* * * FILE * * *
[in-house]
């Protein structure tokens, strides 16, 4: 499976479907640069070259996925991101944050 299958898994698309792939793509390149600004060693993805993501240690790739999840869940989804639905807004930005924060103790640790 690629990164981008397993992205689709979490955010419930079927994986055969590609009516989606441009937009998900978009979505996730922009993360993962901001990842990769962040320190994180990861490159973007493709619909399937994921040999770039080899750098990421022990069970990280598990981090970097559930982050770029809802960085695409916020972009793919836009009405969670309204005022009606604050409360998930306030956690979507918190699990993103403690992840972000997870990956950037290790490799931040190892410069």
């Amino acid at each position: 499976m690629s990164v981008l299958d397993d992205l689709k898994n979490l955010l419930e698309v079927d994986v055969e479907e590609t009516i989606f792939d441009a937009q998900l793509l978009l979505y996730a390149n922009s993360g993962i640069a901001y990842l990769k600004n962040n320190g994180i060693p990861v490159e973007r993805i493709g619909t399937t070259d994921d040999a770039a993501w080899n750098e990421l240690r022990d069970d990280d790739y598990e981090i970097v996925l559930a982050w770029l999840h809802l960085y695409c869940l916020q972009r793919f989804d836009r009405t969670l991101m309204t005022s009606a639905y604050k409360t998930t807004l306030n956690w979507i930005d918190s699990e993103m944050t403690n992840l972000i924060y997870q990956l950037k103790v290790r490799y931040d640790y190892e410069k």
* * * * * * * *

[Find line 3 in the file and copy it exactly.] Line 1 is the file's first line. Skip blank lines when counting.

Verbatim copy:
């Amino acid at each position: 499976m690629s990164v981008l299958d397993d992205l689709k898994n979490l955010l419930e698309v079927d994986v055969e479907e590609t009516i989606f792939d441009a937009q998900l793509l978009l979505y996730a390149n922009s993360g993962i640069a901001y990842l990769k600004n962040n320190g994180i060693p990861v490159e973007r993805i493709g619909t399937t070259d994921d040999a770039a993501w080899n750098e990421l240690r022990d069970d990280d790739y598990e981090i970097v996925l559930a982050w770029l999840h809802l960085y695409c869940l916020q972009r793919f989804d836009r009405t969670l991101m309204t005022s009606a639905y604050k409360t998930t807004l306030n956690w979507i930005d918190s699990e993103m944050t403690n992840l972000i924060y997870q990956l950037k103790v290790r490799y931040d640790y190892e410069k």